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2005 (12) TMI 592

..... rbitrator Mr Samuel A. Houbold Asq. at London, U.K. in ICC case No. 11881/MS. It is also prayed that the order dated 31.5.2005 passed by Ms Shailender Kaur, Additional District Judge, Delhi in Ex. No. 19/2004 be set aside and that the proceedings pending before the Court of the District Judge, Tiruchirapalli, Tamilnadu be stayed. 2. At the outset it must be made clear that the prayers with regard to setting aside the said order of 31.5.2005 and staying of the proceedings before the District Court at Tiruchirapalli cannot be allowed. The former, because this is not an appeal from the said order dated 31.5.005 and, the latter, because the District Court at Tiruchirapalli does not fall within the jurisdiction of this High Court. Thus this petition is to be considered purely from the standpoint of whether the foreign award can be enforced by this Court. 3. Under the foreign award dated 10.11.2003 the Judgment Debtor/Respondent is liable to pay to the petitioner/decree holder (1) U.S. $ 36,584.74 plus 4% interest with effect from 1.11.1999 till date of payment; and (2) £14,484.70 plus U.S. $ 21,000 plus 4% interest on both the sums from 10.11.2003 (date of award) till date of full .....

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..... tition (Ex. No. 19/2004) on the ground that the respondent/judgment debtor had already filed an application for setting aside the award, in question, in the District Court at Tiruchirapalli, Dalmiya Puram, Tamil Nadu. In the said application, it was also contended that the court of the ADJ did not have pecuniary jurisdiction to try the matter as the subject matter was in excess of ₹ 20,00,000/-. On 31.5.2005, the learned Additional District Judge, inter alia, passed the following order:- Decree Holder has filed an execution for an amount of ₹ 19,99,643/-. Thus the same is within the pecuniary jurisdiction of this Court. Section 42 of the Arbitration and Conciliation Act, 1996 provides: Notwithstanding anything contained elsewhere in this Part or in any other law for the time being in force, where with respect to an arbitration agreement any application under this Part has been made in a Court, that Court alone shall have jurisdiction over the arbitral proceedings and all subsequent applications arising out of that agreement and the arbitral proceedings shall be made in that Court and in no other court. However, this Court has no power to transfer the execution proceedin .....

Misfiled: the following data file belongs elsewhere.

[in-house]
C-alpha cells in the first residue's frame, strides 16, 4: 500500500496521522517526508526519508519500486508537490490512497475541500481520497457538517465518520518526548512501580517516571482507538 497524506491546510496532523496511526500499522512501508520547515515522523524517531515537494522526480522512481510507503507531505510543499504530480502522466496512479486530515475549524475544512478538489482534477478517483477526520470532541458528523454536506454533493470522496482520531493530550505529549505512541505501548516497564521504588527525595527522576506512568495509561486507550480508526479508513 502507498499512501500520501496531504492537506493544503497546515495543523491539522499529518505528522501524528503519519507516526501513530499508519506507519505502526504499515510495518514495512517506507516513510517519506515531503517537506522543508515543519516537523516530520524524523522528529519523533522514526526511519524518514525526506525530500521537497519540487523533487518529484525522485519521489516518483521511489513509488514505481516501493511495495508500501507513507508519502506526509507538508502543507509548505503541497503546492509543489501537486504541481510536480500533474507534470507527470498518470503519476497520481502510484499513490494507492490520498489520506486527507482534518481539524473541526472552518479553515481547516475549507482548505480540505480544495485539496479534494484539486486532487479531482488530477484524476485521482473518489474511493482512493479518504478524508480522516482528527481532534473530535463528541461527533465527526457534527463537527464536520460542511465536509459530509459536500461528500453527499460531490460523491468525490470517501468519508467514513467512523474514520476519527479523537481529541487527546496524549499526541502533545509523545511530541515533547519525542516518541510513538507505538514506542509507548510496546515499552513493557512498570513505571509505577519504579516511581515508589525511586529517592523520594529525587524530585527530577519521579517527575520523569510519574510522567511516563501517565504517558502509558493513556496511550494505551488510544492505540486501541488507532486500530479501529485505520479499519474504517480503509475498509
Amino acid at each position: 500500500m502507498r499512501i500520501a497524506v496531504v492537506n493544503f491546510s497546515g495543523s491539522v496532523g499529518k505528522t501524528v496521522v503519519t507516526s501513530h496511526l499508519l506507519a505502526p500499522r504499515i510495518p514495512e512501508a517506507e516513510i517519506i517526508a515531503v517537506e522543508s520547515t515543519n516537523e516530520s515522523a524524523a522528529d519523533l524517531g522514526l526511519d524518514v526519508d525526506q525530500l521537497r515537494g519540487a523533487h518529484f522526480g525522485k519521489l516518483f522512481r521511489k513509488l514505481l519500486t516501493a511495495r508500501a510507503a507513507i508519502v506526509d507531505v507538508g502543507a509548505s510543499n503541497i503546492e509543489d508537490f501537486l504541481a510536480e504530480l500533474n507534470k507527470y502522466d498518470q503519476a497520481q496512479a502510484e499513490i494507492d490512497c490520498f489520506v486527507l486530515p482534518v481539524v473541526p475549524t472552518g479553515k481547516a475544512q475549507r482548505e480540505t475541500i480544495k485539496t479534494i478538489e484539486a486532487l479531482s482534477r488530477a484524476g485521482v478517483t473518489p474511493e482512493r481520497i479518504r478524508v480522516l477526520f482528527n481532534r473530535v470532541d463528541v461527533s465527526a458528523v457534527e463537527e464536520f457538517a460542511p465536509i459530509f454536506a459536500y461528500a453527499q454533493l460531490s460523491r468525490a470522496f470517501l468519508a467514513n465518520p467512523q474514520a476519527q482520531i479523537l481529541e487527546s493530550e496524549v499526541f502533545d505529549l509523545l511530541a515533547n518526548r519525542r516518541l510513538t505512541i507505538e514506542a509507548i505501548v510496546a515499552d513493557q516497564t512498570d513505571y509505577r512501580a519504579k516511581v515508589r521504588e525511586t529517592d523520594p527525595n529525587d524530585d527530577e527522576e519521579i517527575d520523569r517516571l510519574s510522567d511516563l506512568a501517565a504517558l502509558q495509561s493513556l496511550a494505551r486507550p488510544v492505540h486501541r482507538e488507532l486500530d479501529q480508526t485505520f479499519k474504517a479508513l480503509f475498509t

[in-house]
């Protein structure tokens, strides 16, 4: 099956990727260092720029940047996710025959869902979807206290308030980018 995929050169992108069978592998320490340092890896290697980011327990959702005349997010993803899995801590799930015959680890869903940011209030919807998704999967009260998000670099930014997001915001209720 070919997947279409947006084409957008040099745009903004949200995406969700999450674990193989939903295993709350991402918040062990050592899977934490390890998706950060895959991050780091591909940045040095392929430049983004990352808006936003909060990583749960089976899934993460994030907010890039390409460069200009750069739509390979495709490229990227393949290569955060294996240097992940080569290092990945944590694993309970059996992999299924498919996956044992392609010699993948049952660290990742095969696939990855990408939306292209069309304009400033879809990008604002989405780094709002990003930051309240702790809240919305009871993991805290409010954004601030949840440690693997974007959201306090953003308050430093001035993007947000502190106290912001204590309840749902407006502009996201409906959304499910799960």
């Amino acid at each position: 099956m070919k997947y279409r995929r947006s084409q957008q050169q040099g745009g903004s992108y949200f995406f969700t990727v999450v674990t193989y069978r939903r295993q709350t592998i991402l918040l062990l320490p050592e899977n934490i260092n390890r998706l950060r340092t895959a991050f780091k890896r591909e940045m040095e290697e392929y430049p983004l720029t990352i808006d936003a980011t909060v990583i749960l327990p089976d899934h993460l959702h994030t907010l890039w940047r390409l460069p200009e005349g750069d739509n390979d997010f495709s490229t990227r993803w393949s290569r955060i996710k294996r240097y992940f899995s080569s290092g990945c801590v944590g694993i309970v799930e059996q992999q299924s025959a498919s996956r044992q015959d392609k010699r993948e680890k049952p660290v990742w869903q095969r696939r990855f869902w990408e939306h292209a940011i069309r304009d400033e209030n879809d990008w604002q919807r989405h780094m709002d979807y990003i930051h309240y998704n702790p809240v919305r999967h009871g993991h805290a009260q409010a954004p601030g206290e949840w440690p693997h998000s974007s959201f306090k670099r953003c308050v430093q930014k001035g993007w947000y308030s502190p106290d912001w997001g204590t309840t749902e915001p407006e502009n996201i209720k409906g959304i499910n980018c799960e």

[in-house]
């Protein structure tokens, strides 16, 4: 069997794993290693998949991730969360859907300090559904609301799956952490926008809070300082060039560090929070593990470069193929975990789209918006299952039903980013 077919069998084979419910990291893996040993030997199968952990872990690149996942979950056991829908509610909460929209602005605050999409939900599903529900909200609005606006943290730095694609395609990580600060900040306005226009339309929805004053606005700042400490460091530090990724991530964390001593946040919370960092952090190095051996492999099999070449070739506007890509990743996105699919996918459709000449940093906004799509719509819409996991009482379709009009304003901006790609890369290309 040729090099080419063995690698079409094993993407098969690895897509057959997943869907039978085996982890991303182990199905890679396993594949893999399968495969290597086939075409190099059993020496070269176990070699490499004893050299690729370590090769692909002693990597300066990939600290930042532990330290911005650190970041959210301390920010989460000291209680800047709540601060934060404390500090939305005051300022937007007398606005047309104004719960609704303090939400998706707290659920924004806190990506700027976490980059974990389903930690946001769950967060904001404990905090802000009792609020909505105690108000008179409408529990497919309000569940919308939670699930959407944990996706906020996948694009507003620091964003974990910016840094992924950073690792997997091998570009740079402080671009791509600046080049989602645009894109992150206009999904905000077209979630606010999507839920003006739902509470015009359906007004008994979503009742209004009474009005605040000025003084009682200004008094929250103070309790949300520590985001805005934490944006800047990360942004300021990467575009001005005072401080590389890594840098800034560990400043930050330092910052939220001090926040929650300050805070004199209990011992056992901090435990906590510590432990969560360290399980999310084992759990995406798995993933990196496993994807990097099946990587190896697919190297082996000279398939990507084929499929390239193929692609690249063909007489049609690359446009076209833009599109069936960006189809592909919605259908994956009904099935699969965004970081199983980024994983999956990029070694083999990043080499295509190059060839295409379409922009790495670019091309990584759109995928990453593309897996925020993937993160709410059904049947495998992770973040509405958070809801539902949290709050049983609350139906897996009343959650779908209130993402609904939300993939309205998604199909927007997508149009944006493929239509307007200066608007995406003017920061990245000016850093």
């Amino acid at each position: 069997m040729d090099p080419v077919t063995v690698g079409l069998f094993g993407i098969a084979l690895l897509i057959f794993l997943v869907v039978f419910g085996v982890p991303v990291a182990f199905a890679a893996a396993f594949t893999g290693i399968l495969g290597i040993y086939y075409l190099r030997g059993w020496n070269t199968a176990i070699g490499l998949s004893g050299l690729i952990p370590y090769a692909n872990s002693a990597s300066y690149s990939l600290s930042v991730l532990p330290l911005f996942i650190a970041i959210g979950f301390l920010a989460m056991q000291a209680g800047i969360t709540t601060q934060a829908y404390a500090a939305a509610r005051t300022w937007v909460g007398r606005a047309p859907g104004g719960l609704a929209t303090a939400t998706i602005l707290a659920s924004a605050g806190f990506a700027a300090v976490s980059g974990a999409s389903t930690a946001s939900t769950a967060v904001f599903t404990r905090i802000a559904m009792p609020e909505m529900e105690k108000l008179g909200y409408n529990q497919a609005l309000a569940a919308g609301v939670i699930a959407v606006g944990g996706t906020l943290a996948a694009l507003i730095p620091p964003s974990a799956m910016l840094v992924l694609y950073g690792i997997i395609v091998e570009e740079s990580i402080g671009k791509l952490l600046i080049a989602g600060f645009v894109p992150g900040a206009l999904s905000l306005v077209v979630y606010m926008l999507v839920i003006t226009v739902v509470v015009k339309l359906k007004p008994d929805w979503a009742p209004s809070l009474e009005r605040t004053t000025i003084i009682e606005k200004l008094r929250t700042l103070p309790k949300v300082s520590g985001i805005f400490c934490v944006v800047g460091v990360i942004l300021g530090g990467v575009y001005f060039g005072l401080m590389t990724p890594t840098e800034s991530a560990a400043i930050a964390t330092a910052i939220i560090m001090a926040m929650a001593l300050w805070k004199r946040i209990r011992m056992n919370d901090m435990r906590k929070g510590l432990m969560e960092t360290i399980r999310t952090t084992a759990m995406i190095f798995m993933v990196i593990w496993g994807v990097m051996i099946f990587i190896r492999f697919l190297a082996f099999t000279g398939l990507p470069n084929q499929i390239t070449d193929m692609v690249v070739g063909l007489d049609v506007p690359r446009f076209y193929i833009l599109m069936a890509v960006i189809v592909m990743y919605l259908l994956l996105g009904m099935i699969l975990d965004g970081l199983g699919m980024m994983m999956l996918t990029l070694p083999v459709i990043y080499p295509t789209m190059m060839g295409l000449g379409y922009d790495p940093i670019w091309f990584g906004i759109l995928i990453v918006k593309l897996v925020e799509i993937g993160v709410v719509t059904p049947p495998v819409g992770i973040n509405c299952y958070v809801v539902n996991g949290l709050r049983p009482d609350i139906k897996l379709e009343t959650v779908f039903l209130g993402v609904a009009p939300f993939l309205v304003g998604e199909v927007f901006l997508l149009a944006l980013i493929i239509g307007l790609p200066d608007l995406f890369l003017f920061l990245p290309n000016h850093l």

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..... de in a court, that court alone shall have jurisdiction over the arbitral proceedings and all subsequent applications arising out of that agreement and the arbitral proceedings shall be made in that court and in no other court. A plain reading of the provision makes it clear that it has reference to an application under 'this part'.Section 42 falls in Part I of the said Act. Therefore, the expression 'any application under this Part' appearing in Section 42 has reference to an application filed under Part I of the said Act. In other words, by virtue of Section 42, it is made clear that once an application has been filed under Part I of the said Act in a particular Court, that Court alone would have jurisdiction over the arbitral proceedings and all subsequent applications arising out of the arbitration agreement and the arbitral proceedings would have to be made in that Court and in no other Court. The application which has supposedly been filed by the defendant/judgment debtor in the District Court at Tiruchirapalli has been filed under Section 34 of the said Act for setting aside the foreign award. The question that arises is whether a foreign award can at all be .....

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..... ard. - (1) x x x x (2) An arbitral award may be set aside by the court only if - (a) x x x x (b) the court finds that - (i) the subject-matter of the dispute is not capable of settlement by arbitration under the law for the time being in force, or (ii) the arbitral award is in conflict with the public policy of India. It may be further noted that Chapter 7 of Part I bears the heading 'recourse against arbitral award.' There is no such chapter in Part II. It is also intresting to note that Chapter 7 of Part I relates to finality and enforcement of arbitral awards and Part II in its entirety relates to 'enforcement of certain foreign awards'. Section 36 falling in Chapter VIII of part I deals with enforcement and prescribes that where the time for making the application to set aside the arbitral award under Section 34 has expired, or such application having been made, it has been refused, the award shall be enforceable under the Code of Civil Procedure, 1908 in the same manner as if it were a decree of the court. It, therefore, becomes clear that prior to enforcement of an arbitral award under Part I, it has to be seen as to whether any application under Section 34 ha .....